Ludwig van Beethoven [1770-1827]
String Quartet in F major Op.18/1 [1798/1800]
1. Allegro con brio
2. Adagio affetuoso ed appassionato
3. Scherzo: Allegro molto
Take this quartet as a small memorial of our friendship and whenever you play it recall the days we spent together and the sincere affection felt for you then…
Inscription by Beethoven to Karl Amenda on first violin part of Op.18/1
Beethoven began his first set of quartets in 1798 on foot of a commission from Prince Lobkowitz. The Prince had established a private orchestra at his Palace in 1796 and soon became one of Beethoven’s most enthusiastic admirers and patrons. Beethoven was paid in two instalments, half after completion of the first three in October 1799 and the balance a year later when the whole set was complete after extensive revisions to the first three – very similar to how commissioning of new work is handled nowadays. At the very same time the Prince commissioned Haydn to write a new set, but the ageing composer only completed two and a half quartets that we know as Op.77 and Op.103. At this time Haydn had been Beethoven’s teacher, but the baton had now been passed on.
The first movement is dominated by the little turn-like figure that opens the work, played in unison by all four instruments one octave apart. No fewer than sixteen pages of his sketchbooks are taken up with revisions to this theme which has been described as beautifully incisive, harmonically clinched, rhythmically useful for every thematic, developmental or accompanying purpose. The turn is played three times and then rounded off by a three-bar phrase. This is the first subject and its rhythm also pervades the transition passage. The second subject is a gentle curving theme with repeated notes, but it is quickly ousted by a re-appearance of the opening motif. The development is built exclusively on it, save for a brilliant scale passage that leads to the recapitulation, and so is the coda
The magnificent elegiac slow movement has a principal theme of tragic intensity and although Beethoven had reservations about programme music, we know that he had some kind of programme in mind when composing this movement. He played it for Amenda and asked him what he thought it suggested. Amenda said that It pictured for me the parting of two lovers. Good! remarked Beethoven: I thought of the scene in the burial vault in Romeo and Juliet. Could this also refer to Beethoven’s love for Giulietta Guicciardi, a fascinating girl aged seventeen who was one of his pupils? He dedicated his Moonlight Sonata to her and described her in a letter as a dear charming girl who loves me and whom I love, but she was a Countess, and after flirting with Beethoven she married a man of her own social class. The slow movement of the Quartet spaciously expresses a sense of tragedy that is beyond any of his predecessors except Gluck. The funereal mood is created by the regular reiteration of quavers on the lower instruments beneath the tender, sorrowful melody that rises on the violin and, later in the movement, on the cello. In a sketch for the closing bars Beethoven wrote the last breath.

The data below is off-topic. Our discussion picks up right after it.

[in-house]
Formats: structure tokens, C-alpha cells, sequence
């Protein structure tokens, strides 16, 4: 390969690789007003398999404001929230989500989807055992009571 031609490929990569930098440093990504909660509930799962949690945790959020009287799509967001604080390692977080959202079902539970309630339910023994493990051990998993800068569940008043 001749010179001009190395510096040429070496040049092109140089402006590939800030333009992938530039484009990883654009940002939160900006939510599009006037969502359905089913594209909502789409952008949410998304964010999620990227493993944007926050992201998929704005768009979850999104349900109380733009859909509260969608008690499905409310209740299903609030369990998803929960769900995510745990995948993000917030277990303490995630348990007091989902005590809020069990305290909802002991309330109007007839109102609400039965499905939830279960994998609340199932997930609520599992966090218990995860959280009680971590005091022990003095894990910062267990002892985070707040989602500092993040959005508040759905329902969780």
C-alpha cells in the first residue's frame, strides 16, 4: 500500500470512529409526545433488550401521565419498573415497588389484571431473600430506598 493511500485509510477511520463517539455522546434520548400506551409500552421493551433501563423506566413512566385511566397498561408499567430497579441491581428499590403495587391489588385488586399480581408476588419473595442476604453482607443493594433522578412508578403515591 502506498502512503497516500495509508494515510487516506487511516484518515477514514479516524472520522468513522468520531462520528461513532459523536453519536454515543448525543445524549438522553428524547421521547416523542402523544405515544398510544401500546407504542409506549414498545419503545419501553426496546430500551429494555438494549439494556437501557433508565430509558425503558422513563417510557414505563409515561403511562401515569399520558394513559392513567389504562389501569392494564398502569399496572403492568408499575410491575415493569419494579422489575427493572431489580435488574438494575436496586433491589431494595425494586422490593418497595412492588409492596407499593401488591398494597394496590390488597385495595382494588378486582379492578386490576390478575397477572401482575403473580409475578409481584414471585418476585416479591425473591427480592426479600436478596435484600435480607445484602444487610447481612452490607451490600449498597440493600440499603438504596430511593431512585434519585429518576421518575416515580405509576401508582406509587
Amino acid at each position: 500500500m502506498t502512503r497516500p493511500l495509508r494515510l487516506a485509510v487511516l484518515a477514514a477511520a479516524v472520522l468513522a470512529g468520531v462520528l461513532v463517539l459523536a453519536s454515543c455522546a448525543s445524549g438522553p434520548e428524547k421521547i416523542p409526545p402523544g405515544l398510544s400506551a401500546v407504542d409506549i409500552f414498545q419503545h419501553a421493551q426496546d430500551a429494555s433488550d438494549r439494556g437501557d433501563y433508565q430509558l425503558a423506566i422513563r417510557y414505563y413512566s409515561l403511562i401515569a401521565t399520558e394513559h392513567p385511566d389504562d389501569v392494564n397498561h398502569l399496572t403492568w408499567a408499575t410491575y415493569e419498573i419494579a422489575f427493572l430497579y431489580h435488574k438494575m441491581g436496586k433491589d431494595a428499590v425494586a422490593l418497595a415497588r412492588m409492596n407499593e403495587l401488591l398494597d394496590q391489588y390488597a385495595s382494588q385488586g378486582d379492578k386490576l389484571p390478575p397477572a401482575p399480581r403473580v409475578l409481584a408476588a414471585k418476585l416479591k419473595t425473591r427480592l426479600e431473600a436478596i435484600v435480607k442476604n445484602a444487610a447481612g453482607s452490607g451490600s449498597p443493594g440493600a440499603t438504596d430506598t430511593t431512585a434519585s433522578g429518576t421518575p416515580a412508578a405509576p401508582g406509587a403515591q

The Scherzo is built in two repeated sections upon a light rising theme that is underlined with trills and staccato notes. In the Trio the accents are reminiscent of folk dancing. The heavy reiterated calls summon music of a strength and firmness that dispels the shadow cast by the slow movement. The final movement is in sonata-rondo form and is distinguished by playful triplets. It is the most informal movement of the four, yet the contrast between the quicksilver first subject and other more cantabile, singing, elements, creates a spaciousness that enables it to balance the first movement.
Sarah M. Burn